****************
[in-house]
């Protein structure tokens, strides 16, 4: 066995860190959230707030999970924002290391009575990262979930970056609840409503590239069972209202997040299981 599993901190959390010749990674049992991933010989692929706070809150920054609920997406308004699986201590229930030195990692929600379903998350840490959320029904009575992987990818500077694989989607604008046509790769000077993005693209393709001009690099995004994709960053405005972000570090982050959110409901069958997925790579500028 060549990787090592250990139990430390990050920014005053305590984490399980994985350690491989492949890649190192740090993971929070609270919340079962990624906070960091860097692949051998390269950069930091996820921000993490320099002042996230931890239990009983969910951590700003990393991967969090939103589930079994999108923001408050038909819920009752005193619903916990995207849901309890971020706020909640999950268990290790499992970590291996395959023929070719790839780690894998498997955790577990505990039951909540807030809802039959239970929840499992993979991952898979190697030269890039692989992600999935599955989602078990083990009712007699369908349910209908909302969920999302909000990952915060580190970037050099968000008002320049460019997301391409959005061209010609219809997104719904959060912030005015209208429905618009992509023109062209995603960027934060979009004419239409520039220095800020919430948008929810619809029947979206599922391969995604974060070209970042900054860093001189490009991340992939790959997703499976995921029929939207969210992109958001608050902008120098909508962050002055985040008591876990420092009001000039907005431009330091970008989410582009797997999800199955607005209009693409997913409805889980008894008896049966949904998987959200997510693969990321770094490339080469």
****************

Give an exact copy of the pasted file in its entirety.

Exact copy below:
[in-house]
């Protein structure tokens, strides 16, 4: 066995860190959230707030999970924002290391009575990262979930970056609840409503590239069972209202997040299981 599993901190959390010749990674049992991933010989692929706070809150920054609920997406308004699986201590229930030195990692929600379903998350840490959320029904009575992987990818500077694989989607604008046509790769000077993005693209393709001009690099995004994709960053405005972000570090982050959110409901069958997925790579500028 060549990787090592250990139990430390990050920014005053305590984490399980994985350690491989492949890649190192740090993971929070609270919340079962990624906070960091860097692949051998390269950069930091996820921000993490320099002042996230931890239990009983969910951590700003990393991967969090939103589930079994999108923001408050038909819920009752005193619903916990995207849901309890971020706020909640999950268990290790499992970590291996395959023929070719790839780690894998498997955790577990505990039951909540807030809802039959239970929840499992993979991952898979190697030269890039692989992600999935599955989602078990083990009712007699369908349910209908909302969920999302909000990952915060580190970037050099968000008002320049460019997301391409959005061209010609219809997104719904959060912030005015209208429905618009992509023109062209995603960027934060979009004419239409520039220095800020919430948008929810619809029947979206599922391969995604974060070209970042900054860093001189490009991340992939790959997703499976995921029929939207969210992109958001608050902008120098909508962050002055985040008591876990420092009001000039907005431009330091970008989410582009797997999800199955607005209009693409997913409805889980008894008896049966949904998987959200997510693969990321770094490339080469």